There are some natural remedies to try, such as inversions, music, and aromatherapy. Closer to the due date, doctors can recommend an external cephalic version, which could cause labor to start. Many doctors won't try for a natural delivery with a breech baby because of the risks, so if a mom doesn't work out the baby position in the third trimester, it might mean a C-section will be scheduled.
16 Posture Problems
Between the baby bump and the back pain, it can be understandable that a mom-to-be doesn't always have the best posture. But according to natural birth advocates at Spinning Babies, bad posture in the third trimester can make for a more difficult birth.
That's because good posture allows gravity to do its job in moving the baby into the proper position for birth. Once the baby is in the right position, the cervix will start thinning on its own and begin to dilate. Gravity will trigger the natural processes of birth, and thanks to good posture, things can go more smoothly and quickly.
15 From Not Enough Exercise To Too Much Exercise
We've already said that exercise is a good thing when you are in your third trimester, and that is true, but it's also possible that there is such a thing as too much exercise. Research has found that women who exercise in excess might have a problem getting through labor and delivery.
It's not clear how much time working out is too much. Moms need to be strong, but they need to be sure that they don't get hurt, that they don't strain a muscle or cause a problem with the baby's position. Doctors recommend that moms go through low or medium intensity workouts in the third trimester and skip the high-intensity ones.
14 Extra Stress
Having a baby can be stressful. Moms have a lot on their minds — from setting up the nursery to figuring out the finances and the medical and physical issues that impact the mom and the baby. But, unfortunately, stress can be a problem when a mom is preparing for delivery.
Labor and delivery is a stressful process in and of itself, and moms do better when they are able to relax through the contractions. Too much stress in the third trimester can definitely make it harder to do that, so do what you can to relax in those final few months before the birth.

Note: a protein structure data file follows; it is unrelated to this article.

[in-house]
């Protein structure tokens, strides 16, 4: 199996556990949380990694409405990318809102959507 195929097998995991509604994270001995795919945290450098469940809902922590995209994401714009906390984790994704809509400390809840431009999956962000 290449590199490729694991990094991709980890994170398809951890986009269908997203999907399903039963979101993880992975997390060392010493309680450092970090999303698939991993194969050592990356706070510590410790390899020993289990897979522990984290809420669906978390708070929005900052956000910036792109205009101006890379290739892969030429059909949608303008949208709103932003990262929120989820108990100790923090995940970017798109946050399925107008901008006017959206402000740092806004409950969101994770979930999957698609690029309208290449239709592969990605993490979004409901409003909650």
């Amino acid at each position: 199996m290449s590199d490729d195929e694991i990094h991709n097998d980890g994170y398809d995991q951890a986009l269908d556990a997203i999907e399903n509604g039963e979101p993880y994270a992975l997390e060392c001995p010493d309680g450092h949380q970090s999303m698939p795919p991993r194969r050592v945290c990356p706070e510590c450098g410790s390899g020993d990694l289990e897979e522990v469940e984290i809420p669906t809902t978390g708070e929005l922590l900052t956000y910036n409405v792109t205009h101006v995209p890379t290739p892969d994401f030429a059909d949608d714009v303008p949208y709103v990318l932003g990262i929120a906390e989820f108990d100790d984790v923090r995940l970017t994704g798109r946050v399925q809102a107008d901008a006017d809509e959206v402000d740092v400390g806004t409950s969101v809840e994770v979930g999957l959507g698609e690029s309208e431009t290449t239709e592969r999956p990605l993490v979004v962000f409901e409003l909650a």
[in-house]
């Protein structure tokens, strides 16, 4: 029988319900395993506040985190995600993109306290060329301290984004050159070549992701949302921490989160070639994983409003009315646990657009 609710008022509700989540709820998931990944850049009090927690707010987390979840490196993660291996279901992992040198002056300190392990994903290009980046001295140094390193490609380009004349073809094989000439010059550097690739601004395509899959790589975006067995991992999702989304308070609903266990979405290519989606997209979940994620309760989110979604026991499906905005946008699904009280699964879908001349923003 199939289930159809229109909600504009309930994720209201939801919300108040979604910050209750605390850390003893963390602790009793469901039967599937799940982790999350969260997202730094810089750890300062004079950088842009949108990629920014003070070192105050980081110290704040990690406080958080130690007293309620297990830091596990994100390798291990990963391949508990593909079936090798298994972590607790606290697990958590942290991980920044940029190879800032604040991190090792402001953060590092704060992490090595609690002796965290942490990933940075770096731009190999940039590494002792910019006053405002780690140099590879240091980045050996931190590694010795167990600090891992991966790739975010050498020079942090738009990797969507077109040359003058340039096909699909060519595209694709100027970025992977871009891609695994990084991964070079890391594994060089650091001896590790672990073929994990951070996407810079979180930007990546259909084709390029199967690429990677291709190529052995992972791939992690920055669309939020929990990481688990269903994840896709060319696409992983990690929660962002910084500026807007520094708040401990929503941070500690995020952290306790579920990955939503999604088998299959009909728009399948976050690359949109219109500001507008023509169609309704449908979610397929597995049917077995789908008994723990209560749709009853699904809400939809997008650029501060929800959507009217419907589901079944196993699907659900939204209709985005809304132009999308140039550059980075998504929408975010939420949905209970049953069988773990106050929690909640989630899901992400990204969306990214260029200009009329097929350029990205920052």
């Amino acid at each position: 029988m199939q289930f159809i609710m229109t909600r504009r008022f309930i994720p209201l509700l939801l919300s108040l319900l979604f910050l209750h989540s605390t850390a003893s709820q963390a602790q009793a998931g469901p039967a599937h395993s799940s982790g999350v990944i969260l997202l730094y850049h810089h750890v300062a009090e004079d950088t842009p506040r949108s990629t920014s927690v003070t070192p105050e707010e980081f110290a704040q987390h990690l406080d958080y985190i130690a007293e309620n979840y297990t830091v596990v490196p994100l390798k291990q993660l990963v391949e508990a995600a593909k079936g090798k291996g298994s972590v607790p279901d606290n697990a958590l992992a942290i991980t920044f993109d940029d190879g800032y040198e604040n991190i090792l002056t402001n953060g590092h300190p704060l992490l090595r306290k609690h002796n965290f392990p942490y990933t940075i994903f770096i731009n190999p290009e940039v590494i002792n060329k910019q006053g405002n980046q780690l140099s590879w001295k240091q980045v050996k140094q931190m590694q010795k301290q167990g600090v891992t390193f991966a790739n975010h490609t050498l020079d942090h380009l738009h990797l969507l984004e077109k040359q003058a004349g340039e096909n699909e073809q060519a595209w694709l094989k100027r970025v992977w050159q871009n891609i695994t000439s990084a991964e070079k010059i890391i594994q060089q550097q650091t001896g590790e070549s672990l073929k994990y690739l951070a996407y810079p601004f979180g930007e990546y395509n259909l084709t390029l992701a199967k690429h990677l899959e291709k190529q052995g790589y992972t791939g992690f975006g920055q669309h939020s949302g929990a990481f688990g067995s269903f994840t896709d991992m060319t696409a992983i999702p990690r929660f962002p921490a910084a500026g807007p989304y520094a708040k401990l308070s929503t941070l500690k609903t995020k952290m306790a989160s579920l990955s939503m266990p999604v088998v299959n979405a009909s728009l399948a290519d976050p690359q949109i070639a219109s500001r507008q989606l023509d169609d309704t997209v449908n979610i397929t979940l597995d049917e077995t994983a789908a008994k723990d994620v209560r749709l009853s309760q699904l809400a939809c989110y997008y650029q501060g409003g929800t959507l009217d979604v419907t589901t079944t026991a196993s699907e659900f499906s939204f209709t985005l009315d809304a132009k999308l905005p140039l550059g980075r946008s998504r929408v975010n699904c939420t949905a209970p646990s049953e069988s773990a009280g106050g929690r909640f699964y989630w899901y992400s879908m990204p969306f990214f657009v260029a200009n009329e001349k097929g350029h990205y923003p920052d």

13 Didn't Practice With Labor Coach
Going into the delivery room is always easier with a partner. It could be the dad or a family member or a friend, but having someone who acts as a labor coach can go a long way to making the experience go better. In the third trimester, it's a good idea to practice with the coach so that they are on the same page in the delivery room.
A labor coach can help with the breathing and do things like massage the back and help the mom remember positions that might help her feel more comfortable. Talking about those strategies in the final months of pregnancy can make the labor go more smoothly for everybody.
12 Not Clearing The Exit Path
One of the biggest fears that pregnant women have about labor and delivery is their concern that they might go number two during the delivery. It happens to some women, and once a mom-to-be hears of the possibility, she wants to avoid the potentially embarrassing experience.
So, clearing the area before the labor begins is something that might help reduce stress and make the pushing phase a little easier. Nature often takes care of that, since a precursor to contractions can be diarrhea. Doctors used to recommend enemas to clear out things before induction, but that isn't always on the agenda these days, even though it could make things go better.